Organ - Intermediate
Composed by Gerald Near. Chant-Based, Offertories, Preludes, Postludes. Catholic Year A Pentecost Sunday. Feast of Corpus Christi, Pentecost, Trinity. Instrumental part. Aureole Editions #AE126. Published by Aureole Editions (MN.AE126).
UPC: 688670881268. Scripture: Psalms 16:6; 9:5,10; 24:1-3; 26:4; 30:2,3; 46:2,3; 47:10,11 & 2; 58:2; 73:20,19,22,23 & 1; 80:2,3; 85:1-5; 103:30-31; 117:8; 118:134,124,1; Acts 2:2,4; Daniel 3:52; Wisdom 16:20; Sirach 36:18.
"The first two volumes of A Gregorian Liturgical Year contained pieces for the Sundays and major feast days of the church from Advent I through the Seventh Sunday of Easter, i.e. the Sunday before the Day of Pentecost. This third volume covers the period from the Vigil of Pentecost through the Seventeenth Sunday after Pentecost (Ordinary Time 24, Proper 19).
Thematic material for each piece is taken from one of the Propers of the Mass (Introit, Gradual, Alleluia, Offertory, Communion), and the entire collection is keyed to the three-year Lectionary shared by Roman Catholics, Episcopalians, and Lutherans, as well as some denominational bodies not strictly liturgical by nature. The pieces range roughly in length from one to three minutes (an approximate timing will be found at the end of each number), and the level of difficulty may be said to range from ‘easy’ to ‘moderate.’ The chant melodies themselves are necessarily taken from the Roman Gradual (Graduale Romanum, Solesmes 1974), and the arrangement of the pieces takes the form of the liturgical calendar found in that volume. The composer has attempted to select chant melodies associated with texts common to all three churches for every Sunday and major feast of the church year. Thus organists will know that a given piece does indeed "belong" to the day or feast appointed whether or not the melodies themselves are easily associated merely by hearing them.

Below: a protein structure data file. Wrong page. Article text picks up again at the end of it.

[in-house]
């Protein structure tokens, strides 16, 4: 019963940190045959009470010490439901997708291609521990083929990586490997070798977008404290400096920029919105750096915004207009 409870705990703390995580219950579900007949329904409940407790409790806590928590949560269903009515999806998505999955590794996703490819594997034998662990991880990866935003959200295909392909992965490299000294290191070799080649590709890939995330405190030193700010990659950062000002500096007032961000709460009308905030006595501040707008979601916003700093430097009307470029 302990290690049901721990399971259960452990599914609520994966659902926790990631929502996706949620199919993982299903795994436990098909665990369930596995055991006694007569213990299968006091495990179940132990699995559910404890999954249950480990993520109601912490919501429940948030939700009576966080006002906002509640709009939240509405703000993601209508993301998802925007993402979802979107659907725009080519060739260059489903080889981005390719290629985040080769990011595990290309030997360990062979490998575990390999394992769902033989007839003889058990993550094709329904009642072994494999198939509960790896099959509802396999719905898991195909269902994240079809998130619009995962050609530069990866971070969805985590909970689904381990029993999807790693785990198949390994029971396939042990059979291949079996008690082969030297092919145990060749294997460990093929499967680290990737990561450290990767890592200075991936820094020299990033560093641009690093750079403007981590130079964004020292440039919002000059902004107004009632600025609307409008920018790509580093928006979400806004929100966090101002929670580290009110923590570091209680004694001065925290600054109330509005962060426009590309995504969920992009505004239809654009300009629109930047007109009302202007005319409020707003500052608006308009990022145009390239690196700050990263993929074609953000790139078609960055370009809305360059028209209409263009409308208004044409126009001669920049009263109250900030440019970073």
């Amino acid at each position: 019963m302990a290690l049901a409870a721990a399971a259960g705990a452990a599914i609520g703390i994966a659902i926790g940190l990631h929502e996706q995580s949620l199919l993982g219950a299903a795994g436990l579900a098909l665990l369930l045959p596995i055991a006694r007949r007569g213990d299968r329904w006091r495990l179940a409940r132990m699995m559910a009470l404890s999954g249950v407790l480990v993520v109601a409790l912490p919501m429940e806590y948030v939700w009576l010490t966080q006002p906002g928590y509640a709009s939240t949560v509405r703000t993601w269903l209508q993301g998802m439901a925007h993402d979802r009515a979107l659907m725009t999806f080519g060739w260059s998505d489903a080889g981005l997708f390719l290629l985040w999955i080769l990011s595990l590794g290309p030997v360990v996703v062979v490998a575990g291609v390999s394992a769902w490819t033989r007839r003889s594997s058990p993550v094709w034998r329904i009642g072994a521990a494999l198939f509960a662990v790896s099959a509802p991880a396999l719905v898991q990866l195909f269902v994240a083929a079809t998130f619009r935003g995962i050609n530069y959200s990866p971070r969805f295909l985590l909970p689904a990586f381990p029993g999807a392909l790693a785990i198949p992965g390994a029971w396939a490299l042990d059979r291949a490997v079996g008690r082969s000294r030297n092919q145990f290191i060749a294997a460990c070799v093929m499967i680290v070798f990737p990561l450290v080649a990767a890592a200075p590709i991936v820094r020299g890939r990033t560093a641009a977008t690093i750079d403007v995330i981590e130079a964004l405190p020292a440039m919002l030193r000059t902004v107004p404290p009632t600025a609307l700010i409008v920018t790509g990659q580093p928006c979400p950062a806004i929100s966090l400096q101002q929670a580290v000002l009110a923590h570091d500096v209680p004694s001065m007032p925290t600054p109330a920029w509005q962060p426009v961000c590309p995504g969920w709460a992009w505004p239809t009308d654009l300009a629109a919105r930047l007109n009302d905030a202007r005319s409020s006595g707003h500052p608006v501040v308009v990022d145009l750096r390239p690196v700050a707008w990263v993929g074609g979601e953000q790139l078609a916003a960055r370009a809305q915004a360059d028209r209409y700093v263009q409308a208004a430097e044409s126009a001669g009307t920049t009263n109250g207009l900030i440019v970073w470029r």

Players are encouraged to adopt a fairly 'free' rhythmic approach to these pieces but without, at the same time, exaggeration. Special attention should be paid in this regard to obvious points of cadence.
Suggestions for registration have been kept to a minimum; all of the pieces are registered for a two manual and pedal instrument with one enclosed division, crescendi/decrescendi thus referring to the Swell division. Imaginative players will find many and other attractive combinations.
Most of the pieces in these volumes are intended for use as preludes, offertories, or communion meditations, although there are a few postludes as well. The composer hopes organists serving non-liturgical churches will find these pieces useful in their particular situations as an enhancement to the beauty of worship, and that all players will be nudged to explore the wonders of Gregorian chant."-Gerald Near.